In part 1 of this blog post, I wrote about Value, Trust and Customer Truths. For Part 2, I’m going to discuss guiding principles and the importance they play in aligning a team.
Quiding principles are principles or precept that guides an organization throughout its life in all circumstances, irrespective of changes in its goals, strategies, type of work, or the top management. By definition, an idea that influences you very much when making a decision or considering a matter.
Shortly after I wrote part 1 of this blog, I heard Rex Tillerson (US Secretary of State) address the State Department on the first day of his new assignment (2/2/17). He had been sworn in as US Secretary of State the previous day, and this was his first appearance before the State Department. Mr. Tillerson, in less than 25 minutes, let his team know what was important to him. We can all learn from his leadership example. In his speech, he thanked the people of the department for their hard work and loyalty. He talked about change and he reminded them of their mission. He then took the opportunity of this very first speech to articulate the Guiding (Core) Principles he expected the State Department to follow during his watch.
“For every individual who works at the State Department, I ask that we adopt a few core principles.
First, I believe that any organization runs best when all of its members embrace accountability. From the mailroom to the boardroom, every member of a team has a job to do. I know nobody will always be perfect, and that certainly includes me. But I ask that everyone strives for excellence and assume responsibility for their actions and their decisions.
Secondly, I want us to be honest with one another. We’re on the same team. We share the same mission. Honesty will undergird our foreign policy, and we’ll start by making it the basis of how we interact with each other.
Lastly, we’re going to treat each other with respect. No one will tolerate disrespect of anyone. Before we are employees of the State Department, we are human beings first. Let us extend respect to each other, especially when we may disagree.
What I ask of you and what I demand of myself – I will embrace accountability, honesty, and respect no less than anyone.”
By spelling out the three guiding principles, he set both the tone and the foundational building blocks for success. He took advantage of his first opportunity in front of the team to tell them what was foundationally important to him and he aligned the team behind his beliefs.
Guiding Principles in Our Industry
In the world of CSPs, MSOs, and DSPs, defining guiding principles for organizations and transformation initiatives is just as important as at the State Department. Leaders have a real opportunity to define and reinforce guiding principles that can be used to motivate their teams to do great work. Sometimes called mantras, north stars or marching orders, they align organizations and get everyone on the same page. They can be used to determine if an initiative is important, to prioritize and to measure effectiveness or value creation.
My experience has led me to believe that if guiding principles are not defined and communicated, organizations are easily distracted by bright shiny objects and today’s hot topics, instead of being focused on what’s valuable. At British Telecom, regarding digital transformation and orchestration, their principles seek the improvement of their speed and value proposition for their customers. So their guiding principles are real time, zero touch, and self-serve. As part of the discovery phase of an Intraway Symphonica project, we conduct whiteboarding sessions with clients to define the current and future state as it relates to their customer’s experience and internal processes. Once that work is completed, we ask clients for a list of their guidelines. We often find guiding principles have not been established or the list is too long to be meaningful. We suggest putting the customer first when defining guiding principles and then focus on just a few principles that will be easily understood and measured (i.e. zero touch, self-serve, real-time).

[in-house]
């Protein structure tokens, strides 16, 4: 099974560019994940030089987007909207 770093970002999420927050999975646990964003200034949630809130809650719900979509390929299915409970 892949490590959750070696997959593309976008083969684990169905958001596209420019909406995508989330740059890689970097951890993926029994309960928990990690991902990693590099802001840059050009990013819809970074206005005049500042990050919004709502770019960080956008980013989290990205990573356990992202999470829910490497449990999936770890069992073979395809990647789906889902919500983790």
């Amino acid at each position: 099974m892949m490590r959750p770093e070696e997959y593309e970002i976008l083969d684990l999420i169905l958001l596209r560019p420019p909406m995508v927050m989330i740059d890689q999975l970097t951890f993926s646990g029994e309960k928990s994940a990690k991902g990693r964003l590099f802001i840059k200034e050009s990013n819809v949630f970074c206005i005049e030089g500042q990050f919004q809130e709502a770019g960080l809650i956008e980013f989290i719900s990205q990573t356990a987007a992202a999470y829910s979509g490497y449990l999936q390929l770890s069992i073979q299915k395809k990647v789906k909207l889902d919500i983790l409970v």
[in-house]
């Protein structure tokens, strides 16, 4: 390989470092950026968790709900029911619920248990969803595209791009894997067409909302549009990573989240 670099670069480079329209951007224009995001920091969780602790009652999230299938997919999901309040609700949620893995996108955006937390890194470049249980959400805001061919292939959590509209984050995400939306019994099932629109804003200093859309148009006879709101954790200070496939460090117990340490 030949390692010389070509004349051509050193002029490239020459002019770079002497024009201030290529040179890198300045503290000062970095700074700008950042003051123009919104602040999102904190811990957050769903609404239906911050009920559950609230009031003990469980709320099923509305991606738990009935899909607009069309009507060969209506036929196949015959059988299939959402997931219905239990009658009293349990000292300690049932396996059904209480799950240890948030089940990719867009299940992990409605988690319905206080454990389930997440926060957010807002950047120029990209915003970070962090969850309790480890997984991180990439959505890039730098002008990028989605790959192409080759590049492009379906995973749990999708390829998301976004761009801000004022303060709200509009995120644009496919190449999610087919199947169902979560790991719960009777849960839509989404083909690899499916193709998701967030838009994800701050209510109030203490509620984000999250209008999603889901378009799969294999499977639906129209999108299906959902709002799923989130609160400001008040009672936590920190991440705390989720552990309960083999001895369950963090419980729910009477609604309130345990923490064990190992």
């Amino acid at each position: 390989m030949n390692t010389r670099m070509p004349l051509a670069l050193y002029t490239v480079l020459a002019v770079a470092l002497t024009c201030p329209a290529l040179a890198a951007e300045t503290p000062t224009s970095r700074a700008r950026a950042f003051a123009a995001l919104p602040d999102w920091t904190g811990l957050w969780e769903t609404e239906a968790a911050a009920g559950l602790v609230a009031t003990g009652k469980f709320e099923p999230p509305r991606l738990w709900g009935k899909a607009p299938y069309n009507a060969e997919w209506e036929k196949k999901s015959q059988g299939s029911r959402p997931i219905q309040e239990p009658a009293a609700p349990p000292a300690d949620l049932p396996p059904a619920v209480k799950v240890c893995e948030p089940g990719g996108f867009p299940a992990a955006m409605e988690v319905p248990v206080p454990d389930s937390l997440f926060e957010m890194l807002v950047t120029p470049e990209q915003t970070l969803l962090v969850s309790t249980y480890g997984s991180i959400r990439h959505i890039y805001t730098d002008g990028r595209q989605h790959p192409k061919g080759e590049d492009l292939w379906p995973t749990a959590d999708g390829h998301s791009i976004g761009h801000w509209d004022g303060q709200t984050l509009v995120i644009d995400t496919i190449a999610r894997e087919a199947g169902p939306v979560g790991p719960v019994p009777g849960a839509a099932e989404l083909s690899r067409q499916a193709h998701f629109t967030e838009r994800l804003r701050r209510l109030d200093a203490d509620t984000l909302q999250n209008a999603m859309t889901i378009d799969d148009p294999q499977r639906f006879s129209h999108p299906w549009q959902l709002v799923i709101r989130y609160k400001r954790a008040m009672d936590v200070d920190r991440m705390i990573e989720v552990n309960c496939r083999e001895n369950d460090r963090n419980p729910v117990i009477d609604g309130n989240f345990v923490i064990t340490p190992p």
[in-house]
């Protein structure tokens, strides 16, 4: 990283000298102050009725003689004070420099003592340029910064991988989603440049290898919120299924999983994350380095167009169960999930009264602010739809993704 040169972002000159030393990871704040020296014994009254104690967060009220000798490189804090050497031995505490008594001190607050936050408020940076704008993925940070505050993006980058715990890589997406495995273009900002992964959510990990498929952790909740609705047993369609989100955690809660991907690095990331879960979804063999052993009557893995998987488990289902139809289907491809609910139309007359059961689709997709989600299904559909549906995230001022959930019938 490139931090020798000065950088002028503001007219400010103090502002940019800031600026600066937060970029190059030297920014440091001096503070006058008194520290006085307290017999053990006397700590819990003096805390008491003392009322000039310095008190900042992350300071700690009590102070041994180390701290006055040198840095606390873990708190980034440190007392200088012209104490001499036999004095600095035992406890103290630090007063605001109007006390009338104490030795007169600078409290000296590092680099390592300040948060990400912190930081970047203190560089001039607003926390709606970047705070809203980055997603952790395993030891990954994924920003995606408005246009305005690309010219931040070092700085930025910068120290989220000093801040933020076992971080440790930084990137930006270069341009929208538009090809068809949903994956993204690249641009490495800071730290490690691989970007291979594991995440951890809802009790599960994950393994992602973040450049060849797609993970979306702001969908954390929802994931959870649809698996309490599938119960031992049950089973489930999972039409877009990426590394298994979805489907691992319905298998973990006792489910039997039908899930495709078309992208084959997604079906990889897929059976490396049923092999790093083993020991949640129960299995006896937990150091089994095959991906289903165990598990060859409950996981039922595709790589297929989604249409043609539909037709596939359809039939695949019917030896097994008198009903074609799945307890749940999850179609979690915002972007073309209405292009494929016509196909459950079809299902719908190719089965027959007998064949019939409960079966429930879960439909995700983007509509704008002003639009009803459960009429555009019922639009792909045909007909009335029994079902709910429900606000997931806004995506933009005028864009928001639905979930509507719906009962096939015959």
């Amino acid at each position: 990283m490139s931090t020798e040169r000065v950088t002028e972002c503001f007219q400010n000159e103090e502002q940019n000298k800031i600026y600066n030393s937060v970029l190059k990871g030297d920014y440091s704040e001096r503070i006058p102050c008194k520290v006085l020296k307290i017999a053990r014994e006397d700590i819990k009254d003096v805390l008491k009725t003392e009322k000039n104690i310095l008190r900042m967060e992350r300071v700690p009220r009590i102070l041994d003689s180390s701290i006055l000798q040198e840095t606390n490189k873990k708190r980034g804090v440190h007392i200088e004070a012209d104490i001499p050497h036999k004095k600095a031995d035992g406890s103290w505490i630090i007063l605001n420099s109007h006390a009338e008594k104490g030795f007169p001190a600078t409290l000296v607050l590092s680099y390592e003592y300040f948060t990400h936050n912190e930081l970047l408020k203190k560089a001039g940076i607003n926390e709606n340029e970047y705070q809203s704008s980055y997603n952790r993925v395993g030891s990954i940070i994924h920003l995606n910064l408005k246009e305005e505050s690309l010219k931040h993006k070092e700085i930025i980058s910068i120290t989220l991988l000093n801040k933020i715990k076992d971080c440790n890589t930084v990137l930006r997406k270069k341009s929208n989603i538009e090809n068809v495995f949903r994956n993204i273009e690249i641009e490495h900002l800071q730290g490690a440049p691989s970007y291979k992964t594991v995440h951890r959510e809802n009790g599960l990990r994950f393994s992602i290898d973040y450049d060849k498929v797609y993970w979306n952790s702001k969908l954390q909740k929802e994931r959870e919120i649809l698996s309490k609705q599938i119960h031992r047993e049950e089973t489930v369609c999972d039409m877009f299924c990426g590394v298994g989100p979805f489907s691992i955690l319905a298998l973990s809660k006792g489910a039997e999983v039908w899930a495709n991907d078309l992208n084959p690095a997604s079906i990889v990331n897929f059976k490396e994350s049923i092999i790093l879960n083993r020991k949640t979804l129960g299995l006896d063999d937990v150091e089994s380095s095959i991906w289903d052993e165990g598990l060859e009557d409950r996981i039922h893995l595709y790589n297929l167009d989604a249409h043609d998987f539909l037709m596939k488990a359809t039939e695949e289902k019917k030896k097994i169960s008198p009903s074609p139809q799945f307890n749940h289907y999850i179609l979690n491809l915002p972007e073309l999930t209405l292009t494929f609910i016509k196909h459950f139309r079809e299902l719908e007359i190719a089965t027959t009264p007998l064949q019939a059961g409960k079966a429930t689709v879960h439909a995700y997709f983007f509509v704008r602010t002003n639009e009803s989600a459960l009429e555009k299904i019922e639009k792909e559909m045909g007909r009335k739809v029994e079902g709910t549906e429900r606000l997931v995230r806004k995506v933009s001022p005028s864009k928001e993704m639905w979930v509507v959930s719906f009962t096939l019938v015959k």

Once guiding principles are defined, it’s easy to bounce an initiative, new functionality or decision against the principle to assure it supports it and moves the organization closer to it goals. One of our clients has stated zero touch and real-time are the guiding principles they’re using for a transformation program in support of fulfillment and activation. They know these principles have dramatic impacts on their OPEX budget and speed of implementation, but they also know that setting them up will support dynamic services in the future.
Our experience tells us cross-functional alignment around guiding principles is rare inside MSOs and CSPs. Usually, principles are consistent within a function but vary across functions. Engineering, Care, Operations, and Sales don’t typically share the same principles, but could if they were defined correctly and focused on the big C, customer.
I’d contend by defying a few guiding principles, organizations can become better aligned, make better decisions and deliver more value than they are currently able to. They will also have a mechanism for prioritizing what functionality is important and which initiatives should be done first.
Guiding principles by themselves are not the be all and end all for an organization. If they’re defined, organizations will know what type of processes, platforms, and structures or people they need to define, develop, and deploy to be successful. Additionally, when combined with Value, Trust, and the Customer Truths, they become a powerful force to get organizations focused on WIN (What’s Important Now).
To learn more about Intraway’s unique approach to creating value, and to schedule a whiteboarding session to define/refine your guiding principles, please reach out to me.